The episode also highlights the way in which faulty interviewing techniques can coerce victims into retracting their statement. The police in charge of Marie’s case lacked experience in handling sexual assault cases and presumed that Marie was lying based solely on an inaccurate understanding of how traumatized people are supposed to behave. Their line of questioning was more befitting a suspect of a crime rather than a rape victim. By threatening Marie with the famously faulty polygraph test, they ensured her recantation. Recantations are usually counted as false reports, and those produced under coercive circumstances may therefore inflate the number of false reports. False rape reports are already disproportionately emphasized in the conversation around sexual assault reporting, and the social and legal consequences for reporters who have been determined to be lying are severe.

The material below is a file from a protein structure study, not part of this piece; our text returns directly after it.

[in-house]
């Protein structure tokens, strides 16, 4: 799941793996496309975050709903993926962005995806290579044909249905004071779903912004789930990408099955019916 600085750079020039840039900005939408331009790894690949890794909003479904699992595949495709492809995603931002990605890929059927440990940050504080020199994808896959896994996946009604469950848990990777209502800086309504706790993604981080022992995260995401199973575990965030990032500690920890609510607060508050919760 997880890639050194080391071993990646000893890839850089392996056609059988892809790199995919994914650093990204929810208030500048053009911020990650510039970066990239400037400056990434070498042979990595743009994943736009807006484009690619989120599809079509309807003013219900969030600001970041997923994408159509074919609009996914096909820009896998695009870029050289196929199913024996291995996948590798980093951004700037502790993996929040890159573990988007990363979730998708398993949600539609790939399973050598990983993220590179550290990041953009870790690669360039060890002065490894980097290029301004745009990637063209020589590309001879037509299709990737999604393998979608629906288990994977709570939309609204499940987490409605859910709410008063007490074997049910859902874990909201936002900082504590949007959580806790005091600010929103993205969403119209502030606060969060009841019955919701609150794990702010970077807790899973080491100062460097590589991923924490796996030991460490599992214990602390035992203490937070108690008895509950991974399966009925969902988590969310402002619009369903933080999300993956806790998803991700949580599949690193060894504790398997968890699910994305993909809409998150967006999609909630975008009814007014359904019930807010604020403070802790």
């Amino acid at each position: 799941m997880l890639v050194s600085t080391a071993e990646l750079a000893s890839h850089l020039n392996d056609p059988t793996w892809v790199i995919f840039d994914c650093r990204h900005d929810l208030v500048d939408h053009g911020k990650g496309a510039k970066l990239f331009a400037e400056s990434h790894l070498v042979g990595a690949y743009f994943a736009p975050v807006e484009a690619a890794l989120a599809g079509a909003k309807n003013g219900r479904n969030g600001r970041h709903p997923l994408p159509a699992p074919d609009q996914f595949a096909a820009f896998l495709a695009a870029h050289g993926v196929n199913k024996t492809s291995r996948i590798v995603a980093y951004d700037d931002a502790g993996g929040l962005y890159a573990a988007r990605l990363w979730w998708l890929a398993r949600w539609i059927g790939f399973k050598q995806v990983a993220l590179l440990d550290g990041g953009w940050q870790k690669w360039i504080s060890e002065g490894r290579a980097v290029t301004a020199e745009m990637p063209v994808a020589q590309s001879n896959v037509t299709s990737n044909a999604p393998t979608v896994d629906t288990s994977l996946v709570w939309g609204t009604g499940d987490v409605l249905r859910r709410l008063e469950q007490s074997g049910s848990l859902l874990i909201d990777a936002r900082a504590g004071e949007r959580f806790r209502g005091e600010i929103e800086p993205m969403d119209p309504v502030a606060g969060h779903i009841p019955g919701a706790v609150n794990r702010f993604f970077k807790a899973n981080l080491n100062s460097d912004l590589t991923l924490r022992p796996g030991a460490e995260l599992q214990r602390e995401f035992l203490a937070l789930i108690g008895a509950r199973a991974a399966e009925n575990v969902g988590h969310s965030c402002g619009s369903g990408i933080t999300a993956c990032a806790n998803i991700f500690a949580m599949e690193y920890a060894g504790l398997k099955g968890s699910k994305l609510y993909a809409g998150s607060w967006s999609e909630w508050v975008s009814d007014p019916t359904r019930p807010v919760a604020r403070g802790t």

“Anatomy of Doubt” provides a compelling argument for believing victims. Victims of sexual violence can appear emotionless, carefree, or even cheerful directly following the attack. They may display flirtatious or sexual behavior toward responders, or giggle and laugh at unexpected times. None of these things alone should be taken as an indication that the victim is lying about having been assaulted.

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Campus Climate Survey Results: AAU Releases Aggregate Data about Sexual Assault
Posted by On Monday, September 21, 2015